Background: Seasonal variations are often observed for respiratory tract infections; however, limited information is available regarding seasonal patterns of acquisition of common cystic fibrosis (CF)-related respiratory pathogens. We previously reported differential seasonal acquisition of Pseudomonas aeruginosa in young children with CF and no such variation for methicillin-susceptible Staphylococcus aureus acquisition. The purpose of this study was to describe and compare the seasonal incidence of acquisition of other respiratory bacterial pathogens in young children with CF. Methods: We conducted a retrospective study to describe and compare the seasonal incidence of methicillin-resistant Staphylococcus aureus (MRSA), Stenotrophomonas maltophilia, Achromobacter xylosoxidans, and Haemophilus influenzae acquisition in young CF patients residing in the U.S. using the Cystic Fibrosis Foundation National Patient Registry, 2003-2009. Log-linear overdispersed Poisson regression was used to evaluate seasonal acquisition of each of these pathogens. Results: A total of 4552 children met inclusion criteria. During follow-up 910 (20%), 1161 (26%), 228 (5%), and 2148 (47%) children acquired MRSA, S. maltophilia, A. xylosoxidans and H. influenzae, respectively. Compared to winter season, MRSA was less frequently acquired in spring (Incidence Rate Ratio [IRR]: 0.79; 95% Confidence Interval [CI]: 0.65, 0.96) and summer (IRR: 0.69; 95% CI: 0.57, 0.84) seasons. Similarly, a lower rate of A. xylosoxidans acquisition was observed in spring (IRR: 0.59; 95% CI: 0.39, 0.89). For H. influenzae, summer (IRR: 0.88; 95% CI: 0.78, 0.99) and autumn (IRR: 0.78; 95% CI: 0.69, 0.88) seasons were associated with lower acquisition rates compared to winter. No seasonal variation was observed for S. maltophilia acquisition. Conclusion: Acquisition of CF-related respiratory pathogens displays seasonal variation in young children with CF, with the highest rate of acquisition for most pathogens occurring in the winter. Investigation of factors underlying these observed associations may contribute to our understanding of the aetiology of these infections and guide future infection control strategies.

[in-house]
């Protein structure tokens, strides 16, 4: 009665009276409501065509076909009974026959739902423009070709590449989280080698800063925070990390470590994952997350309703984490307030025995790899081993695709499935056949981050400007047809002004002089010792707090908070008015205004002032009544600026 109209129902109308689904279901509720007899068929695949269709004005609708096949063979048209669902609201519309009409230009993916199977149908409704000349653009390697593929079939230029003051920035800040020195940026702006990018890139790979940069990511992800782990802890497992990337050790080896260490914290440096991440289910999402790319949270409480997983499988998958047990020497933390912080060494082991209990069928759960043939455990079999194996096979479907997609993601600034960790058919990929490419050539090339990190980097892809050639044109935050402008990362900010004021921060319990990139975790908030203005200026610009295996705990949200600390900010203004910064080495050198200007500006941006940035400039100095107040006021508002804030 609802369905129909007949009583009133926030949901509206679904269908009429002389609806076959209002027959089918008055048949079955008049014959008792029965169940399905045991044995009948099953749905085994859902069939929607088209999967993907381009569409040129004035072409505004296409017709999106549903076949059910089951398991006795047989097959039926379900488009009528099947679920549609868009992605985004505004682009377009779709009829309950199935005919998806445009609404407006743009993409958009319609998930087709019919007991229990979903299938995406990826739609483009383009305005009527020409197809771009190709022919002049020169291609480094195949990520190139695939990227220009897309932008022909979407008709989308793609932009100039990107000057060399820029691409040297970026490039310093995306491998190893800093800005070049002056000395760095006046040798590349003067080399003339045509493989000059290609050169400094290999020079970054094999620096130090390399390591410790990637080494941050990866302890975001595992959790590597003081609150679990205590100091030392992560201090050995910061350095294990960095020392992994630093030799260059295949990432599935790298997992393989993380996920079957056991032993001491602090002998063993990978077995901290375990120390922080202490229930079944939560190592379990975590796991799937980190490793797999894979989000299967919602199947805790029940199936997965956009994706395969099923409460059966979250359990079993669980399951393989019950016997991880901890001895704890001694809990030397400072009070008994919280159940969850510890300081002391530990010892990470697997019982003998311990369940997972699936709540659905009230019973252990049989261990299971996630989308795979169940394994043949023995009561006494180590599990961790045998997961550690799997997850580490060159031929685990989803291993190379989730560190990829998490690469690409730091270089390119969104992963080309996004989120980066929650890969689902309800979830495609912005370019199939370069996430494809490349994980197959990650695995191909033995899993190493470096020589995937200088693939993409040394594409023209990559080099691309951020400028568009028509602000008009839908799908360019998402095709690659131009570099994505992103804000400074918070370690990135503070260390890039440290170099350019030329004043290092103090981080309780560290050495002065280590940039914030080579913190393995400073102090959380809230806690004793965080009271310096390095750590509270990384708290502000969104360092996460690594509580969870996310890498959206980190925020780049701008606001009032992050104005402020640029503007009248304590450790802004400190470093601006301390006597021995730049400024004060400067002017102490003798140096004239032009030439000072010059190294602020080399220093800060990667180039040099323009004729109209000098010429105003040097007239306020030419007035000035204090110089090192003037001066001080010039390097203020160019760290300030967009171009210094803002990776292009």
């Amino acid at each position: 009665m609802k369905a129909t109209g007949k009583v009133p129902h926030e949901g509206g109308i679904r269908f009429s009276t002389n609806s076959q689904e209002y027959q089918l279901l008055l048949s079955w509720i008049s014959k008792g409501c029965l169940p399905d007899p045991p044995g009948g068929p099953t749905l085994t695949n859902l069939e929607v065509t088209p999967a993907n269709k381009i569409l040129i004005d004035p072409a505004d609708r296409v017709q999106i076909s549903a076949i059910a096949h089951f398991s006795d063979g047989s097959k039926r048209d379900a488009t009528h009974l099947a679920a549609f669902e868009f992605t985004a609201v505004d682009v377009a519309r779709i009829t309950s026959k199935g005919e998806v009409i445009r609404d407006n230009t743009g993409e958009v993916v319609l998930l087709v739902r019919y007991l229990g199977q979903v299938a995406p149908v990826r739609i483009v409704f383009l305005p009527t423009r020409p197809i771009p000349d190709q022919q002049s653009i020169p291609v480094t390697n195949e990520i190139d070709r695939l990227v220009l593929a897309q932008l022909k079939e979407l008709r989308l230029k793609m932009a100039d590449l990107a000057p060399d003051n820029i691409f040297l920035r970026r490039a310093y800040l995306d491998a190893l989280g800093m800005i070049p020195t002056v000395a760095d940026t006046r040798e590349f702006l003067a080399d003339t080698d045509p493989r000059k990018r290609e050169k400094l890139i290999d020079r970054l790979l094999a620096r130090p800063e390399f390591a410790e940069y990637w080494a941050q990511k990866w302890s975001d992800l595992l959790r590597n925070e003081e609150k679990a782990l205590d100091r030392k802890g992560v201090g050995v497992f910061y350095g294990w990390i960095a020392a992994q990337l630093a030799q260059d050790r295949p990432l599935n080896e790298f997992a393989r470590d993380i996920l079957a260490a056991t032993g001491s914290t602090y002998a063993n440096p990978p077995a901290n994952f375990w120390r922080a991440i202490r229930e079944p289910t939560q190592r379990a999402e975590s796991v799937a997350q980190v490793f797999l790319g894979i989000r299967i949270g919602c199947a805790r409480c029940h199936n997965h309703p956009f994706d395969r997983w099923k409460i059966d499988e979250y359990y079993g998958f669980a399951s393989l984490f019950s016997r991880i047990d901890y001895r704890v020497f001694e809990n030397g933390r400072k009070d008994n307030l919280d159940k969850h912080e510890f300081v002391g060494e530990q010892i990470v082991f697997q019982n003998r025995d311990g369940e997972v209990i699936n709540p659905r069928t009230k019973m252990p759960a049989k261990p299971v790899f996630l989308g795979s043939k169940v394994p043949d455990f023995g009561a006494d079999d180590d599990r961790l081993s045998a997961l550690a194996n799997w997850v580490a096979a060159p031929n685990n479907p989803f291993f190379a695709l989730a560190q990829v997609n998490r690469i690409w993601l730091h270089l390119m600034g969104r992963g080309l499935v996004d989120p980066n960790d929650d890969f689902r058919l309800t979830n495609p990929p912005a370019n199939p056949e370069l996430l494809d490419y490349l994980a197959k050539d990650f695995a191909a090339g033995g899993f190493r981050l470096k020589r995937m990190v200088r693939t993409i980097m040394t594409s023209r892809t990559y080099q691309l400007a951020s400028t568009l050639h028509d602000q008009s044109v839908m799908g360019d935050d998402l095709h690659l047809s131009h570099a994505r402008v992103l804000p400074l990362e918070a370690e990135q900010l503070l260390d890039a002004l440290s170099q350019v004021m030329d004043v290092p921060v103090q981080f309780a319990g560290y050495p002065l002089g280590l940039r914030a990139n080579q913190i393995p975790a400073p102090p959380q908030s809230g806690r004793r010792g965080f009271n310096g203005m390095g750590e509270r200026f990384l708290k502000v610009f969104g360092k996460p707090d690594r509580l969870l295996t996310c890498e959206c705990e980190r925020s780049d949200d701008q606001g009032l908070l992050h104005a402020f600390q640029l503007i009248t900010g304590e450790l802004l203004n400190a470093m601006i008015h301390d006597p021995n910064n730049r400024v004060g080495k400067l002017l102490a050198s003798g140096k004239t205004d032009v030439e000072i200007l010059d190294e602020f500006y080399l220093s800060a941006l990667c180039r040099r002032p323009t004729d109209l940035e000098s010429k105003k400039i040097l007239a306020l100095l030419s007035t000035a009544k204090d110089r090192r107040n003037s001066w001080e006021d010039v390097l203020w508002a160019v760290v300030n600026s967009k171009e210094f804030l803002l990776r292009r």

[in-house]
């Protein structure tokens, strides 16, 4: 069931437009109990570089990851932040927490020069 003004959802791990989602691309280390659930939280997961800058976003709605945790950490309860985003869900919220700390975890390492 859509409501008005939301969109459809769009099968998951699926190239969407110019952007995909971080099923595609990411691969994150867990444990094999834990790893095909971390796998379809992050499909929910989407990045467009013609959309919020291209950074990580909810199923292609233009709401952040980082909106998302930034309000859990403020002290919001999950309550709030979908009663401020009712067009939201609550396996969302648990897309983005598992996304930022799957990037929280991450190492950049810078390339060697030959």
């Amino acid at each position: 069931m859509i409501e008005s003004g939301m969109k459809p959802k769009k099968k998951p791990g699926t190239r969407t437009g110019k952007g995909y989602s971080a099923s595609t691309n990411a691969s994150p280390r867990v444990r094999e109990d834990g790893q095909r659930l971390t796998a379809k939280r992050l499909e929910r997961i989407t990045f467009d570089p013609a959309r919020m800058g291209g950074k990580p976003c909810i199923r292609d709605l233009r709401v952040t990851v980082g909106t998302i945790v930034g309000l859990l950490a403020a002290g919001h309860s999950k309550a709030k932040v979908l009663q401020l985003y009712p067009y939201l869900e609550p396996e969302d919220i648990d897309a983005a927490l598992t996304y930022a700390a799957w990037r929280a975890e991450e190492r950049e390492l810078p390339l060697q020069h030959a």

- Achromobacter xylosoxidans, Haemophilus influenzae
- Cystic fibrosis
- Stenotrophomonas maltophilia
ASJC Scopus subject areas
- Infectious Diseases